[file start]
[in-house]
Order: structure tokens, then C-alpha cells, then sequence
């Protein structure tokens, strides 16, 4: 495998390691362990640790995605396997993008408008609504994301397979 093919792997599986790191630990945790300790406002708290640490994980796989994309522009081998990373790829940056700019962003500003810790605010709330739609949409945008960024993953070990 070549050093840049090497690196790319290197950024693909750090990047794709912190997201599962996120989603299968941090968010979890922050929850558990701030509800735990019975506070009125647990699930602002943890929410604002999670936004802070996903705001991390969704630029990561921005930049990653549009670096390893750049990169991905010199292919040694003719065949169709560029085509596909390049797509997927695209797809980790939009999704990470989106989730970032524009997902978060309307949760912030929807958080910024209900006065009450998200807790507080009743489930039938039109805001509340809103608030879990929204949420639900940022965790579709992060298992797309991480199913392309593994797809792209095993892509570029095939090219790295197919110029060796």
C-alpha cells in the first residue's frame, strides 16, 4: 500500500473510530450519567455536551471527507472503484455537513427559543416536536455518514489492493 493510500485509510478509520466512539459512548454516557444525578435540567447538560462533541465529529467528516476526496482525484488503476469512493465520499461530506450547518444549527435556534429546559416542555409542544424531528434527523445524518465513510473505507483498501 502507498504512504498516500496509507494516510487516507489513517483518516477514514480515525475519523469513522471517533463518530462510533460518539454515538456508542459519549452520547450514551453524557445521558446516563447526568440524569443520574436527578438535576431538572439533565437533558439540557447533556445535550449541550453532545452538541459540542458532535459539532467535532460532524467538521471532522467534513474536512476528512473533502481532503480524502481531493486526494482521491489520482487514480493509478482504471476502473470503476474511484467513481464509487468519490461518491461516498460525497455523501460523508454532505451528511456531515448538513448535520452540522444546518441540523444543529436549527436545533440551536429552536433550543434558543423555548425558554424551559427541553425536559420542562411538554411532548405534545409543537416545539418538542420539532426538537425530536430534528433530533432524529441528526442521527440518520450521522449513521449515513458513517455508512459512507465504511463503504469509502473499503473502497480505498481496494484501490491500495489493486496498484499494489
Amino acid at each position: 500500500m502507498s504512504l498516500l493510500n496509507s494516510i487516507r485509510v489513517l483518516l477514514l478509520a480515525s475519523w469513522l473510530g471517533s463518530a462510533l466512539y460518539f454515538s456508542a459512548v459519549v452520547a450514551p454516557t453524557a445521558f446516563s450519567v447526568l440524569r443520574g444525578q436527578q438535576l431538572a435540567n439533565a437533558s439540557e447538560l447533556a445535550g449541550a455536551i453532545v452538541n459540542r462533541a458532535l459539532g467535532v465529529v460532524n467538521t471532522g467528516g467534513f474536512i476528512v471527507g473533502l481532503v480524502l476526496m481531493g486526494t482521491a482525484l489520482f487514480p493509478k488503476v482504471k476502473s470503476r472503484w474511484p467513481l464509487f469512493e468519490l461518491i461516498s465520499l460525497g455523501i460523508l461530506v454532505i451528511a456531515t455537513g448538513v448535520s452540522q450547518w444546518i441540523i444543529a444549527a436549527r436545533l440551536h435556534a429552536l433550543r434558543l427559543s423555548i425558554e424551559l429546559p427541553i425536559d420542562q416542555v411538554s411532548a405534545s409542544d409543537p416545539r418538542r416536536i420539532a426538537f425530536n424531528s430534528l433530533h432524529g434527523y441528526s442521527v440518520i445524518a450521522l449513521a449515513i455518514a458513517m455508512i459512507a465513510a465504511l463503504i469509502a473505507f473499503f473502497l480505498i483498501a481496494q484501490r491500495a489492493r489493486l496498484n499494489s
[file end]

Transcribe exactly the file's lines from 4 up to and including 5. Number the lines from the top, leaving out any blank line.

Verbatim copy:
C-alpha cells in the first residue's frame, strides 16, 4: 500500500473510530450519567455536551471527507472503484455537513427559543416536536455518514489492493 493510500485509510478509520466512539459512548454516557444525578435540567447538560462533541465529529467528516476526496482525484488503476469512493465520499461530506450547518444549527435556534429546559416542555409542544424531528434527523445524518465513510473505507483498501 502507498504512504498516500496509507494516510487516507489513517483518516477514514480515525475519523469513522471517533463518530462510533460518539454515538456508542459519549452520547450514551453524557445521558446516563447526568440524569443520574436527578438535576431538572439533565437533558439540557447533556445535550449541550453532545452538541459540542458532535459539532467535532460532524467538521471532522467534513474536512476528512473533502481532503480524502481531493486526494482521491489520482487514480493509478482504471476502473470503476474511484467513481464509487468519490461518491461516498460525497455523501460523508454532505451528511456531515448538513448535520452540522444546518441540523444543529436549527436545533440551536429552536433550543434558543423555548425558554424551559427541553425536559420542562411538554411532548405534545409543537416545539418538542420539532426538537425530536430534528433530533432524529441528526442521527440518520450521522449513521449515513458513517455508512459512507465504511463503504469509502473499503473502497480505498481496494484501490491500495489493486496498484499494489
Amino acid at each position: 500500500m502507498s504512504l498516500l493510500n496509507s494516510i487516507r485509510v489513517l483518516l477514514l478509520a480515525s475519523w469513522l473510530g471517533s463518530a462510533l466512539y460518539f454515538s456508542a459512548v459519549v452520547a450514551p454516557t453524557a445521558f446516563s450519567v447526568l440524569r443520574g444525578q436527578q438535576l431538572a435540567n439533565a437533558s439540557e447538560l447533556a445535550g449541550a455536551i453532545v452538541n459540542r462533541a458532535l459539532g467535532v465529529v460532524n467538521t471532522g467528516g467534513f474536512i476528512v471527507g473533502l481532503v480524502l476526496m481531493g486526494t482521491a482525484l489520482f487514480p493509478k488503476v482504471k476502473s470503476r472503484w474511484p467513481l464509487f469512493e468519490l461518491i461516498s465520499l460525497g455523501i460523508l461530506v454532505i451528511a456531515t455537513g448538513v448535520s452540522q450547518w444546518i441540523i444543529a444549527a436549527r436545533l440551536h435556534a429552536l433550543r434558543l427559543s423555548i425558554e424551559l429546559p427541553i425536559d420542562q416542555v411538554s411532548a405534545s409542544d409543537p416545539r418538542r416536536i420539532a426538537f425530536n424531528s430534528l433530533h432524529g434527523y441528526s442521527v440518520i445524518a450521522l449513521a449515513i455518514a458513517m455508512i459512507a465513510a465504511l463503504i469509502a473505507f473499503f473502497l480505498i483498501a481496494q484501490r491500495a489492493r489493486l496498484n499494489s